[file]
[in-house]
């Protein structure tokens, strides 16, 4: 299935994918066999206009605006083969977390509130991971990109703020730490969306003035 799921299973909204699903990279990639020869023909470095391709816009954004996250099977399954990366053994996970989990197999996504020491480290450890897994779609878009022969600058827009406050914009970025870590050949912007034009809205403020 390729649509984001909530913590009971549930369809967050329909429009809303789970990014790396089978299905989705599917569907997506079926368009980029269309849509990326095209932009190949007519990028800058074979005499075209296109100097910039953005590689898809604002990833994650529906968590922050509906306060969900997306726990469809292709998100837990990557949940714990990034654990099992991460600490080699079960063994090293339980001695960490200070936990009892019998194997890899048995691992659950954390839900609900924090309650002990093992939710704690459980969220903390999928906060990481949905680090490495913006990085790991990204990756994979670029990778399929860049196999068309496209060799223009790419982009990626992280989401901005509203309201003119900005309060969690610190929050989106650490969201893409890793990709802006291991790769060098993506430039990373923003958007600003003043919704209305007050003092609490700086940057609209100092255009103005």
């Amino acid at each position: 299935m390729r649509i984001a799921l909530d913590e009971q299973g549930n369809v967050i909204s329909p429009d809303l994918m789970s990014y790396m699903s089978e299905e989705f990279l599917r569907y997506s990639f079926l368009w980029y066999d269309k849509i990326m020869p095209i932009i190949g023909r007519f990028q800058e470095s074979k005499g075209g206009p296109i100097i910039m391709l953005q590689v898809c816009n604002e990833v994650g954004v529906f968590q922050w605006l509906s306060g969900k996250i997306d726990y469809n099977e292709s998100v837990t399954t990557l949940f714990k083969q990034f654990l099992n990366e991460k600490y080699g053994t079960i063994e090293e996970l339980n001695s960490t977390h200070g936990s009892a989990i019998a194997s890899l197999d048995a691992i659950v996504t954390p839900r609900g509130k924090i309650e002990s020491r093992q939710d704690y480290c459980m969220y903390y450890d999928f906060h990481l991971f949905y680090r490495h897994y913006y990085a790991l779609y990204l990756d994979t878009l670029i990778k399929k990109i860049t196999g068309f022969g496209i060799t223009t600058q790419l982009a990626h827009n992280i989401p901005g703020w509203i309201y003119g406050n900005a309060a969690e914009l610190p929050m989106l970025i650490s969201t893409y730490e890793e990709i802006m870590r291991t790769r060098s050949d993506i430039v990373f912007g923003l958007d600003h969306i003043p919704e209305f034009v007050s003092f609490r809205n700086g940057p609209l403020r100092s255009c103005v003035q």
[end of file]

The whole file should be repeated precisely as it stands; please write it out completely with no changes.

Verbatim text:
[in-house]
């Protein structure tokens, strides 16, 4: 299935994918066999206009605006083969977390509130991971990109703020730490969306003035 799921299973909204699903990279990639020869023909470095391709816009954004996250099977399954990366053994996970989990197999996504020491480290450890897994779609878009022969600058827009406050914009970025870590050949912007034009809205403020 390729649509984001909530913590009971549930369809967050329909429009809303789970990014790396089978299905989705599917569907997506079926368009980029269309849509990326095209932009190949007519990028800058074979005499075209296109100097910039953005590689898809604002990833994650529906968590922050509906306060969900997306726990469809292709998100837990990557949940714990990034654990099992991460600490080699079960063994090293339980001695960490200070936990009892019998194997890899048995691992659950954390839900609900924090309650002990093992939710704690459980969220903390999928906060990481949905680090490495913006990085790991990204990756994979670029990778399929860049196999068309496209060799223009790419982009990626992280989401901005509203309201003119900005309060969690610190929050989106650490969201893409890793990709802006291991790769060098993506430039990373923003958007600003003043919704209305007050003092609490700086940057609209100092255009103005």
């Amino acid at each position: 299935m390729r649509i984001a799921l909530d913590e009971q299973g549930n369809v967050i909204s329909p429009d809303l994918m789970s990014y790396m699903s089978e299905e989705f990279l599917r569907y997506s990639f079926l368009w980029y066999d269309k849509i990326m020869p095209i932009i190949g023909r007519f990028q800058e470095s074979k005499g075209g206009p296109i100097i910039m391709l953005q590689v898809c816009n604002e990833v994650g954004v529906f968590q922050w605006l509906s306060g969900k996250i997306d726990y469809n099977e292709s998100v837990t399954t990557l949940f714990k083969q990034f654990l099992n990366e991460k600490y080699g053994t079960i063994e090293e996970l339980n001695s960490t977390h200070g936990s009892a989990i019998a194997s890899l197999d048995a691992i659950v996504t954390p839900r609900g509130k924090i309650e002990s020491r093992q939710d704690y480290c459980m969220y903390y450890d999928f906060h990481l991971f949905y680090r490495h897994y913006y990085a790991l779609y990204l990756d994979t878009l670029i990778k399929k990109i860049t196999g068309f022969g496209i060799t223009t600058q790419l982009a990626h827009n992280i989401p901005g703020w509203i309201y003119g406050n900005a309060a969690e914009l610190p929050m989106l970025i650490s969201t893409y730490e890793e990709i802006m870590r291991t790769r060098s050949d993506i430039v990373f912007g923003l958007d600003h969306i003043p919704e209305f034009v007050s003092f609490r809205n700086g940057p609209l403020r100092s255009c103005v003035q």